Moody’s Corporation (NYSE:MCO) has put the Man Group Plc (LON:EMG) up for review as the ratings agency sees the firm’s earnings being impacted by several factors that could lead to the company performing badly in the future. Moody’s highlighted several weaknesses in the company that led it to today’s decision.
The report said the company’s future earnings would be negatively effected by general market pressures as well as weaknesses in sales of the firms guaranteed products.
The release was particularly critical of the firm’s continued underperformance in light of the improving market conditions and the rise in equity. The downgrade would see all of the company’s debt downgraded from its current level of Baa2.
The report also cited the declining debt coverage ratio at the group in the last few years and the sustainability of the hedge fund model. That last supposition by Moody’s which waxes philosophical about the ability of hedge funds to attract high fees in a market where investors perceive there to be lower performance. That comment will certainly be a controversial one as hedge funds recover from 2011, the worst year ever for the funds.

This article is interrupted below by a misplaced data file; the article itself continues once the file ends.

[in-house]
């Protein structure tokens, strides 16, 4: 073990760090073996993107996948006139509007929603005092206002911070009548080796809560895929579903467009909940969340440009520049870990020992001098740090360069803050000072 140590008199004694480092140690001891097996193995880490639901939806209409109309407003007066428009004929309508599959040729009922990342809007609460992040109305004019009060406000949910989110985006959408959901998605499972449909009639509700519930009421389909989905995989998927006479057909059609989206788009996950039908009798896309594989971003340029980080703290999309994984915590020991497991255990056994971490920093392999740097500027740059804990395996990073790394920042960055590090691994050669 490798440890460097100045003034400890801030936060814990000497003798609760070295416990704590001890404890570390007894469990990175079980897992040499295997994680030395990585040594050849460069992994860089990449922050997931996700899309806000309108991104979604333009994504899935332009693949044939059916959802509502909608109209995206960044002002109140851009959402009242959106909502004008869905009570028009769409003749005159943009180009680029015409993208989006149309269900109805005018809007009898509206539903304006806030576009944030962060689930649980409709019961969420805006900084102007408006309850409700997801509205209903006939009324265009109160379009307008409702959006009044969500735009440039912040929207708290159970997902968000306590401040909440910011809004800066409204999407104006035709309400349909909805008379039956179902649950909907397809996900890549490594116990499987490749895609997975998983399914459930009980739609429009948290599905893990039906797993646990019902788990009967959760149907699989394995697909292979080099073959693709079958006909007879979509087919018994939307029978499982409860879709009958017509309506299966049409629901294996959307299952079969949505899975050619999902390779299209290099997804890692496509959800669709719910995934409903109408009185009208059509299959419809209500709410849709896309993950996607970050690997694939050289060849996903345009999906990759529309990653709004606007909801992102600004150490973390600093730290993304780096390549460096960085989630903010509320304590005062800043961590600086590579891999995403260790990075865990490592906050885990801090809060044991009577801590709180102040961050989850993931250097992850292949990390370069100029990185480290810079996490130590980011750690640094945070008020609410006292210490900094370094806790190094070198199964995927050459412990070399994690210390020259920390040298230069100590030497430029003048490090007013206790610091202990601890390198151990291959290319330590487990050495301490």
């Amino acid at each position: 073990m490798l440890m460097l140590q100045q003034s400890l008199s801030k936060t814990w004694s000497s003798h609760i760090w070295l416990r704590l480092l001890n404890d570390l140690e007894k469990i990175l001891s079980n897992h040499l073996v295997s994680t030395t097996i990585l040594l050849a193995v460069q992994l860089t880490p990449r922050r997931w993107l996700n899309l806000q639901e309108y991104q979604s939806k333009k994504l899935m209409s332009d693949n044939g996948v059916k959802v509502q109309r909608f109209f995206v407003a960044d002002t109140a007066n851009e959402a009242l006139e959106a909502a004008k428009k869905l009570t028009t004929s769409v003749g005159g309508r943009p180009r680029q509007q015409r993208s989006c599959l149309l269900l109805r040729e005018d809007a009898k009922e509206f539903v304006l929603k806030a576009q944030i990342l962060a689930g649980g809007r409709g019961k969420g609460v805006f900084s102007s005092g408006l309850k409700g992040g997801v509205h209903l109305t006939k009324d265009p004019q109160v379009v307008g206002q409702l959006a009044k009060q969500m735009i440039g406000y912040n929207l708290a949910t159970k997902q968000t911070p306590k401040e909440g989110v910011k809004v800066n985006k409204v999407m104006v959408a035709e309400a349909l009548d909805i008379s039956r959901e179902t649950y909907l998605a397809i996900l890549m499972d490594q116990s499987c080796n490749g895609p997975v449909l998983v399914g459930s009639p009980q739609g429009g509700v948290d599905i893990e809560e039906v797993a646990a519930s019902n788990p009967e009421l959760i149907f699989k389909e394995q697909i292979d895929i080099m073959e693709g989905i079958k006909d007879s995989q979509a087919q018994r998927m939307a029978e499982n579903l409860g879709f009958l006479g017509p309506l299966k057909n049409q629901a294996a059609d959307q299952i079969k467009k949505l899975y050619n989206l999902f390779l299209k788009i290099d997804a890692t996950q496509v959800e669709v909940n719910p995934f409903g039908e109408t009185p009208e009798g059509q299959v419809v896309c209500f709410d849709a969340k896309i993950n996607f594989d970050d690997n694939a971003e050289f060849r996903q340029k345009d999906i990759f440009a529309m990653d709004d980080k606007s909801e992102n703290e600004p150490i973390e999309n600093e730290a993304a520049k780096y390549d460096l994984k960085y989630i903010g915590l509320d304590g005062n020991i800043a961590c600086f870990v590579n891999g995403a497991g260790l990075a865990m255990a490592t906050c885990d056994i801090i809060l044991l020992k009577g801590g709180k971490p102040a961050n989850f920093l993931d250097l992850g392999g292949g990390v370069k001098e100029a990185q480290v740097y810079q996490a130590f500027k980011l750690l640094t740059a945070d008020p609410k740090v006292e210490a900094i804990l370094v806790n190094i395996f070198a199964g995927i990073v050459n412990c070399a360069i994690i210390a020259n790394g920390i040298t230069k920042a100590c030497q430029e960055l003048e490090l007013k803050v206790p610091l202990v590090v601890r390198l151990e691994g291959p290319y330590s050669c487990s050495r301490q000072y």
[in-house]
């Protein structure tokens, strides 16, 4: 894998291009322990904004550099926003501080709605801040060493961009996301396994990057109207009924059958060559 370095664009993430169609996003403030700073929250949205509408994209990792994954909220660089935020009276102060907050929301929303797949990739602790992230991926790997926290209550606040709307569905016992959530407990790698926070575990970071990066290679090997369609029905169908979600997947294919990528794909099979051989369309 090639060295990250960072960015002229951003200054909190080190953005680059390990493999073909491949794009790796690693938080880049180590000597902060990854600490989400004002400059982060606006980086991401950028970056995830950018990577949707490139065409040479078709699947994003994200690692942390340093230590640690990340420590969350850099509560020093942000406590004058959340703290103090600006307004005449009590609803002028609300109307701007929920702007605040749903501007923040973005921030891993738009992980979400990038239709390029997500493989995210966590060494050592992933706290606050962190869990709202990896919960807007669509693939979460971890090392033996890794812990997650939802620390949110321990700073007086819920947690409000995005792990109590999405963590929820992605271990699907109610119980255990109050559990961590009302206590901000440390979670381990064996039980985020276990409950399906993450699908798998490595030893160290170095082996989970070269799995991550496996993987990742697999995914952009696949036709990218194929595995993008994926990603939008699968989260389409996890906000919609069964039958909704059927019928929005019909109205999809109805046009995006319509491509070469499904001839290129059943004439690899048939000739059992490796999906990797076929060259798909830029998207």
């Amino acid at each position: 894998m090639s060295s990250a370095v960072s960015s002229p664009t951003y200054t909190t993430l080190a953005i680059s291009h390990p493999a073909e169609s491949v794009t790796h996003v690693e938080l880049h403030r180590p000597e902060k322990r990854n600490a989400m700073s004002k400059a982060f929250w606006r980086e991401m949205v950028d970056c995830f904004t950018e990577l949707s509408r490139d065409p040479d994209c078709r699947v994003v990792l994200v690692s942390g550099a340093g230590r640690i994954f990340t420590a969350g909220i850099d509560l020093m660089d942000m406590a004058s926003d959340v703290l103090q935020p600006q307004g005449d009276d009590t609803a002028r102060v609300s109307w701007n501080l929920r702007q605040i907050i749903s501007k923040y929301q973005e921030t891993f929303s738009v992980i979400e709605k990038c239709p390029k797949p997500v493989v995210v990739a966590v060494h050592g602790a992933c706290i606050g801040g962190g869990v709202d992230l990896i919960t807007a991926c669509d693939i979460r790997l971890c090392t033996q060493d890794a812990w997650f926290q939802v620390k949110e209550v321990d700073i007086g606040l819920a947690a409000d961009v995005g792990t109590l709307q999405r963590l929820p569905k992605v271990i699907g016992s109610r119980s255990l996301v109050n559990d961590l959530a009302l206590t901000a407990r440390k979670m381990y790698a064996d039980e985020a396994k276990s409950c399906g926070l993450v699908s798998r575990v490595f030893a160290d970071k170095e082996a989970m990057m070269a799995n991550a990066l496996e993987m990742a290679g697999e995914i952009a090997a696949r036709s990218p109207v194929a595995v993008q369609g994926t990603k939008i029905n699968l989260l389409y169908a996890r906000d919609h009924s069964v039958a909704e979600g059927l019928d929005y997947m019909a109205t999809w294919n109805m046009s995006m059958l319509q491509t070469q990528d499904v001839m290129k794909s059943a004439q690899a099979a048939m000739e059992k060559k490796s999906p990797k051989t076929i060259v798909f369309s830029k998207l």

Back in February we ran an article on the Man Group’s badly underperforming Man Multi Manager fund the firm started in 2009. That article pointed to the continuous decline of the value of that fund and the lack of benefit investing in it had to offer investors.
The group’s poor management of the Man Multi Management fund was such a problem that it became an issue at a group and not a department level. The group failed to respond adequately and today they are on the precipice of a downgrade. The funds under management by the company are not the only source of the company’s woes as Moody’s reports shows though they do represent
The Man Group is well known as the titular sponsor of the Man Booker prize. The company operates out of London and invests its clients money in three different ways, the Man Multi Manager Fund, Man AHL, a managed futures fund and GLG which is encompasses longer term and hybrid investments. The company famously lost over $350 million to Bernie Madoff’s Ponzi scheme in 2008.
Moody’s move to review the company’s rating did not seem to have a huge effect on the company’s stock. On the London exchange, which opened at 04:00 EST the company was up over 2% at time of writing to 116.15.